Asymmetrical thrust

The critical engine of a multi-engine, fixed-wing aircraft is the one whose failure would result in the most adverse effects on the aircraft's handling and performance.

Description

When one of the engines on a typical multi-engine aircraft becomes inoperative, a thrust imbalance exists between the operative and inoperative sides of the aircraft. This thrust imbalance causes several negative effects in addition to the loss of one engine's thrust. For reasons listed below, the left engine of a conventional twin-engine propeller-driven aircraft is typically considered critical.

Factors affecting engine criticality

Asymmetrical yaw

When one engine becomes inoperative, a torque will be developed which depends on the lateral distance from the center of gravity (C.G.) to the thrust vector of the operating engine multiplied by the thrust of the inoperating engine. The torque effect attempts to yaw the aircraft's nose towards the inoperative engine, a yaw tendency which must be counteracted by the pilot's use of the flight controls. Due to P-factor, the right-hand engine typically develops its resultant thrust vector at a greater lateral distance from the aircraft's C.G. than the left-hand engine. The failure of the left-hand engine will result in a larger yaw effect via the operating right-hand engine, rather than vice-versa. Since the operating right-hand engine produces a stronger yaw moment, the pilot will need to use larger control deflections in order to maintain aircraft control. Thus, the failure of the left-hand engine is less desirable than failure of the right-hand engine, and the left-hand engine is critical.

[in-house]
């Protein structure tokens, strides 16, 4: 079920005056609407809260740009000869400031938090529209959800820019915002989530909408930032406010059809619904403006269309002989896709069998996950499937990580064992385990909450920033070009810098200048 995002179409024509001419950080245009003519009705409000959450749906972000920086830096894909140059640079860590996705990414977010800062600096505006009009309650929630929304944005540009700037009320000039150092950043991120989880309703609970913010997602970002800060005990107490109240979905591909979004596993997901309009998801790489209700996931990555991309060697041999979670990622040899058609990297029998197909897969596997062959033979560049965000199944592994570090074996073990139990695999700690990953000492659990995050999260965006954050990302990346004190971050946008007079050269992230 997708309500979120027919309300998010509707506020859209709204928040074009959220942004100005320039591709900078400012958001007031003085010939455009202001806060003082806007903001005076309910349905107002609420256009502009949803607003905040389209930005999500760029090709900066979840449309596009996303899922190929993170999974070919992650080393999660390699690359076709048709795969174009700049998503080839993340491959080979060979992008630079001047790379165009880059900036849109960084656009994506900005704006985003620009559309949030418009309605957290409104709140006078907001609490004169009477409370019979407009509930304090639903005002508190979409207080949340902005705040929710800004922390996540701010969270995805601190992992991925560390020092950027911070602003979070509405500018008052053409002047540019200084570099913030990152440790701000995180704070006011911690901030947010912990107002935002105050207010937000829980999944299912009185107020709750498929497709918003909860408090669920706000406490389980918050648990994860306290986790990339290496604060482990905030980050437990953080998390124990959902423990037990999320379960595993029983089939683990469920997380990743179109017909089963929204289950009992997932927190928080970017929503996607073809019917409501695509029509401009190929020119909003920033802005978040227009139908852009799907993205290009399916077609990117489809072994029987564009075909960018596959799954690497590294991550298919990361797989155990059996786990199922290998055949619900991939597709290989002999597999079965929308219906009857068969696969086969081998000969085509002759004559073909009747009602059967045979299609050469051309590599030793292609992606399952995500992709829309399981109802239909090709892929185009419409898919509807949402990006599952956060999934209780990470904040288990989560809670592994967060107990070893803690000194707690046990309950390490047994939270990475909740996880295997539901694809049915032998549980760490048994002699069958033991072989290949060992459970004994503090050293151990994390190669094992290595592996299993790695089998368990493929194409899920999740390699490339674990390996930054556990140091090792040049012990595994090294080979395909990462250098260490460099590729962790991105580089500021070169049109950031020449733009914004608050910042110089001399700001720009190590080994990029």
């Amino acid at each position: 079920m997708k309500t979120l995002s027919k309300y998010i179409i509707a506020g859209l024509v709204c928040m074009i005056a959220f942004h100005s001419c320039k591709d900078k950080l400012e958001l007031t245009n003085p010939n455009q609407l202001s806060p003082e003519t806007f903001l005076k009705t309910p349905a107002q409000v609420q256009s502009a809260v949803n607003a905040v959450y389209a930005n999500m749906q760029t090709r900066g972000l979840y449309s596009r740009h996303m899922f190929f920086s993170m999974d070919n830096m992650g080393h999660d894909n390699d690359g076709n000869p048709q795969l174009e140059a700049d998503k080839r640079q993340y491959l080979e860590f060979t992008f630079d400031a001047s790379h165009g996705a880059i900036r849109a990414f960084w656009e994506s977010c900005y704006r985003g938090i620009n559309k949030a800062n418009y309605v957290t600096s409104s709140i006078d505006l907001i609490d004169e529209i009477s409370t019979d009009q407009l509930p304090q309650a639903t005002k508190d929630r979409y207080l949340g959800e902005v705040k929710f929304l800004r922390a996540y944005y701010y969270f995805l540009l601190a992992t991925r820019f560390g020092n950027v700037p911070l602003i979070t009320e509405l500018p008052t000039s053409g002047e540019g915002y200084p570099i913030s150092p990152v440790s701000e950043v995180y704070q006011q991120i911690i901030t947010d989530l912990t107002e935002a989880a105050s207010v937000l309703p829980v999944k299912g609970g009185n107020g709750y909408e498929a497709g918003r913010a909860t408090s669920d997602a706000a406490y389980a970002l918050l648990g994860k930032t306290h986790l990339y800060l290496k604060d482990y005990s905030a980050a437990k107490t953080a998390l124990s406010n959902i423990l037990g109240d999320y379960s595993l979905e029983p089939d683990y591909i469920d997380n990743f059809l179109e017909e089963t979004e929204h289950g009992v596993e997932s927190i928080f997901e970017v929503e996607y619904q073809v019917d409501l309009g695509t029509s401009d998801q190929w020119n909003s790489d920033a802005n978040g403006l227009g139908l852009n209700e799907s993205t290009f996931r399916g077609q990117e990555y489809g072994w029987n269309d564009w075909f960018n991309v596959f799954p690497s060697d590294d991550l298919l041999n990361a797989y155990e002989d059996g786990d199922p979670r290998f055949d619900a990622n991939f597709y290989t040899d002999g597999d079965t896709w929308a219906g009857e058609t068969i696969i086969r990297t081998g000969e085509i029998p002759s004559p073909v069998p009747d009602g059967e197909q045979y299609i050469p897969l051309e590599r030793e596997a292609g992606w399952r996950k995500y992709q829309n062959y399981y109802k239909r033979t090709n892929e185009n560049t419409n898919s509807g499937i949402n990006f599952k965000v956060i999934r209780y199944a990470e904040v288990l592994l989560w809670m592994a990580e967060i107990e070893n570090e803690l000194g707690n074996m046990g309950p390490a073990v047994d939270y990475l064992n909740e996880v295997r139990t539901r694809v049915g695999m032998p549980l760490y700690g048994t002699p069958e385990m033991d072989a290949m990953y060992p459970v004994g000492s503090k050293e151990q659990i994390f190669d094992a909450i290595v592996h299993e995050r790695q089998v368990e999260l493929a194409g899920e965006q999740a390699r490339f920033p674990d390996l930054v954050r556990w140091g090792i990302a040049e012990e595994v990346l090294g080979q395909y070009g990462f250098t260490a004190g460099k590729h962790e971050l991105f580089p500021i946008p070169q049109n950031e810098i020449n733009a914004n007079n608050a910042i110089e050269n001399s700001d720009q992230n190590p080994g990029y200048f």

It is important to note, however, that this example depends upon both propellers turning clockwise as viewed from the rear. On aircraft with counterclockwise-turning engines (such as the de Havilland Dove), the right engine would be critical.

Most aircraft which have counter-rotating propellers do not have a critical engine defined by above mechanism, because the two propellers are made to rotate inward from the top of the arc. However, some such the Lockheed P-38 Lightning had both engines critical because the propeller rotation was purposely reversed to reduce downwash on the central horizontal stabilizer, to make for better gunnery.[1]

Aircraft with centre line thrust propeller configurations (e.g. the Cessna 337) may still have a critical engine, if failure of one engine (either the front or rear) has more of a negative effect on aircraft control or climb performance than failure of the other engine.


References

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